Plus, did Kim Jong-un execute a top negotiator for the failed Trump summit and sentence another to hard labor? What the U.S. is looking into here. [13:09:54] And more than a dozen women suing the FBI over what they allegedly experienced during training at Quantico, including an accusation against former Director James Comey.


KEILAR: Attorney General William Barr says that he believes Special Counsel Robert Mueller could have reached a conclusion on potential obstruction of justice by President Trump. Mueller decided not to and instead laid out his findings. And then after talking with Deputy AG Rod Rosenstein, Barr made the decision not to charge Trump on obstruction.

[13:15:12] And in an interview with CBS News, Barr said that he disagreed with Mueller over the report's analysis.


WILLIAM BARR, ATTORNEY GENERAL: As a matter of law, many of the instances would not amount to obstruction.


BARR: As a matter of law. In other words, we didn't agree with the legal analysis, a lot of the legal analysis in the report. It did not reflect the views of the department. It was the views of a particular lawyer or lawyers. And so we applied what we thought was the right law.


KEILAR: We have Eric Columbus with us, he's a former Justice Department official in the Obama administration, and our senior justice correspondent Evan Perez is with us as well.

So it's so interesting to hear Barr say this, we didn't agree with the legal analysis, a lot of the legal analysis he said. It wasn't the view of the department.

What would the nature of those disagreements have been, do you think, Eric?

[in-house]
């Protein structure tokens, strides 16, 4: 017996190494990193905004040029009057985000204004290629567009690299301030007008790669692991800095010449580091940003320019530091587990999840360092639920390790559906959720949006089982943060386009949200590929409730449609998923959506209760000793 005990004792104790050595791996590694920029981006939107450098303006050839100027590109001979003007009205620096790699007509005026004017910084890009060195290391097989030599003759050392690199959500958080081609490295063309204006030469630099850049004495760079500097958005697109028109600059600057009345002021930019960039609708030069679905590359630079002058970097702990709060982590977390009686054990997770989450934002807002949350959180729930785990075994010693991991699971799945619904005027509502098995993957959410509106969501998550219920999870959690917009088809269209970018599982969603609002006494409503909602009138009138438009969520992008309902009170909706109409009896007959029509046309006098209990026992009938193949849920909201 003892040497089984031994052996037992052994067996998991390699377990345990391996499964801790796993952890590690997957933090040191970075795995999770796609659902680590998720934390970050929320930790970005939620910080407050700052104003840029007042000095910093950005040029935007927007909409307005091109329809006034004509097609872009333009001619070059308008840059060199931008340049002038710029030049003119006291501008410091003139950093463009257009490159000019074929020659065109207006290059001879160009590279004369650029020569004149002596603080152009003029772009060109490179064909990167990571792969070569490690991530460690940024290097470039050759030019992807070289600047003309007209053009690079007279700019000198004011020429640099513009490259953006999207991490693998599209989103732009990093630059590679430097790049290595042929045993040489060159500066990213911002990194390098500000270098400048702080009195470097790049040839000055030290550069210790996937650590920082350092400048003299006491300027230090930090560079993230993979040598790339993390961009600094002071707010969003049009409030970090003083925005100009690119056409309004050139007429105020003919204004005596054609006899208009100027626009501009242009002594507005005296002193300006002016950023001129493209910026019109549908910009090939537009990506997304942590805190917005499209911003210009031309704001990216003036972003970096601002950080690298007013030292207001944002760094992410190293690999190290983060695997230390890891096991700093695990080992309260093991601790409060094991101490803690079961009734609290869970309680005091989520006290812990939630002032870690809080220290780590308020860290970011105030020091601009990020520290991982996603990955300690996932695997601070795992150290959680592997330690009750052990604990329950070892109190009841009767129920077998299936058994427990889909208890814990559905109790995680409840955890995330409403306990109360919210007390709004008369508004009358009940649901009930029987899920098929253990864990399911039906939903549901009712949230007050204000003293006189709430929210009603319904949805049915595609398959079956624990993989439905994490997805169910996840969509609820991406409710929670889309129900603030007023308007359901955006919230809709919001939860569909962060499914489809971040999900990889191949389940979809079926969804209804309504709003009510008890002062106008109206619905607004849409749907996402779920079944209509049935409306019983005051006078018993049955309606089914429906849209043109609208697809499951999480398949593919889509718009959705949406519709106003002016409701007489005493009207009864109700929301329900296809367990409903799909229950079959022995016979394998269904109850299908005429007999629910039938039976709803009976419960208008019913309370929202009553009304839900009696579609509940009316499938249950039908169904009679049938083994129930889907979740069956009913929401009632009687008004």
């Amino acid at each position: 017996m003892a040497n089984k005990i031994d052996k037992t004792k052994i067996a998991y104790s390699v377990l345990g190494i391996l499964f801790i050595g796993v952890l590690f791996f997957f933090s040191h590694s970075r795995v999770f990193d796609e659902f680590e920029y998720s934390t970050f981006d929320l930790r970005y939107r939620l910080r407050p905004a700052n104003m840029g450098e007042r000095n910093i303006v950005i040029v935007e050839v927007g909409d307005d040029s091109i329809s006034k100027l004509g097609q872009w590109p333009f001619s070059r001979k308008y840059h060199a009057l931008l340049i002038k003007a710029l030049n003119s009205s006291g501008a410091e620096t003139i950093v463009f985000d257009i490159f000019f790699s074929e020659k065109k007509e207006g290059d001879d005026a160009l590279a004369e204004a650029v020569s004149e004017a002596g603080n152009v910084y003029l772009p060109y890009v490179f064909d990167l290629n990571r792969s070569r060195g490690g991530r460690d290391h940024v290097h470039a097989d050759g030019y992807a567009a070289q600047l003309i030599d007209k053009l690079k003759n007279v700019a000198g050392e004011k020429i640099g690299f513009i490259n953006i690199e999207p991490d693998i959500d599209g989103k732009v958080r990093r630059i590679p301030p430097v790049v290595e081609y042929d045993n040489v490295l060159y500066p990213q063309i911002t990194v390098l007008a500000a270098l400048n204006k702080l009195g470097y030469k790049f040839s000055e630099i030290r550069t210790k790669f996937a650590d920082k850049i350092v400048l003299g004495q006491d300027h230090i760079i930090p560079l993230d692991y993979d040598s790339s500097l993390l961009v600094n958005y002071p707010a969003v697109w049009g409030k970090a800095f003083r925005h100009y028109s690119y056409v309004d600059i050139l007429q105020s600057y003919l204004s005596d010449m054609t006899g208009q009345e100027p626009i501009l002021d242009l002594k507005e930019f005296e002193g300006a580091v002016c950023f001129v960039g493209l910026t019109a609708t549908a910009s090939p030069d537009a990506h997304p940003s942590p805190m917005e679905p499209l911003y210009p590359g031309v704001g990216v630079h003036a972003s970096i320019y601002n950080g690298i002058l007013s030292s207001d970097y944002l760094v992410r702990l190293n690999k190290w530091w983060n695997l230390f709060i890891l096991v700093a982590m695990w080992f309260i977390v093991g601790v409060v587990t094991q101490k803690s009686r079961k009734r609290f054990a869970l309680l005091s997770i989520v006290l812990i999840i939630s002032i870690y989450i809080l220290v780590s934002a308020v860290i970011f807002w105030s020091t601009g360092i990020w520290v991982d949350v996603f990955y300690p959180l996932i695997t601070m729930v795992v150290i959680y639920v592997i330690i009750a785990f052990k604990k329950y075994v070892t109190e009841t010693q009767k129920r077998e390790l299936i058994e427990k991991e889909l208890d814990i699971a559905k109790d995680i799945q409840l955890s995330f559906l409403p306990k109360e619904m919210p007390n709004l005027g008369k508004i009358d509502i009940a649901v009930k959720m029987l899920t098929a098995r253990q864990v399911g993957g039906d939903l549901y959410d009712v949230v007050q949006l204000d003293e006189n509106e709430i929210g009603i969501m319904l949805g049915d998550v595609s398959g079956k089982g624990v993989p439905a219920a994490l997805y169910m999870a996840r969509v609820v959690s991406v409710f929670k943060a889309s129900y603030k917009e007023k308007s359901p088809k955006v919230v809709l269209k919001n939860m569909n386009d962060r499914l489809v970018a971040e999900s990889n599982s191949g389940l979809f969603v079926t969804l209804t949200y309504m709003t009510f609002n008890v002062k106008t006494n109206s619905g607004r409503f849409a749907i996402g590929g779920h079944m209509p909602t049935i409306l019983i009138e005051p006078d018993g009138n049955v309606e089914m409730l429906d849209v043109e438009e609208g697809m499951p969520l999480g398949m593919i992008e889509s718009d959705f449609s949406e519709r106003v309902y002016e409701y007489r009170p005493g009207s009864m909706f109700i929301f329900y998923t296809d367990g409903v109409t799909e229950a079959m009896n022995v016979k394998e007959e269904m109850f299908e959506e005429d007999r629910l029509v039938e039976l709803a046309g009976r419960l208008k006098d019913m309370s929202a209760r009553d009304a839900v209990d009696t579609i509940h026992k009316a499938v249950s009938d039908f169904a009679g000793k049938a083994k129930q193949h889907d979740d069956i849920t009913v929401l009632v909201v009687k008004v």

ERIC COLUMBUS, FORMER SENIOR COUNSEL TO DEPUTY ATTORNEY GENERAL: What I think a lot of it may have come down to (INAUDIBLE) do that, that in -- as a matter of law in Barr's view he cannot be obstructing justice even if the effect is to impede an investigation.

KEILAR: So when he's saying it wasn't the view of the department, does he -- is he saying it wasn't my view, it wasn't Rod Rosenstein's view, or was there -- is there really some sort of -- are we to believe there's some faction where it's Mueller's team feels a certain way and everyone else at justice feels a different way?

EVAN PEREZ, CNN SENIOR JUSTICE CORRESPONDENT: Look, it's not unusual for to you have a set of lawyers look at the same facts and come at different -- come at it in a different place, right? And I think -- I think the other thing that Barr is referring to is this idea that he feels Mueller should have said, you know, you heard him in the CBS -- in the CBS interview. He says he thinks Mueller should have decide that even if you can't indict the president, if he believed the president committed a crime, he should have said that.

Now, Mueller looks at it, the same facts, and says, well, it's not fair for me to accuse the president of a crime if I can't actually have him defend himself against it. So he was caught, you know, both by the idea that you can't indict a sitting president, and by the fact that it's unfair to accuse him of wrongdoing if you -- if he can't defend himself against it.

KEILAR: What did you make of Barr saying that -- he said the president isn't shredding institutions? I mean we know the president has -- he's gone after the judiciary, right? He's gone after a number of institutions. He said it's folks who are going after the president who are breaking norms. What did you think about that?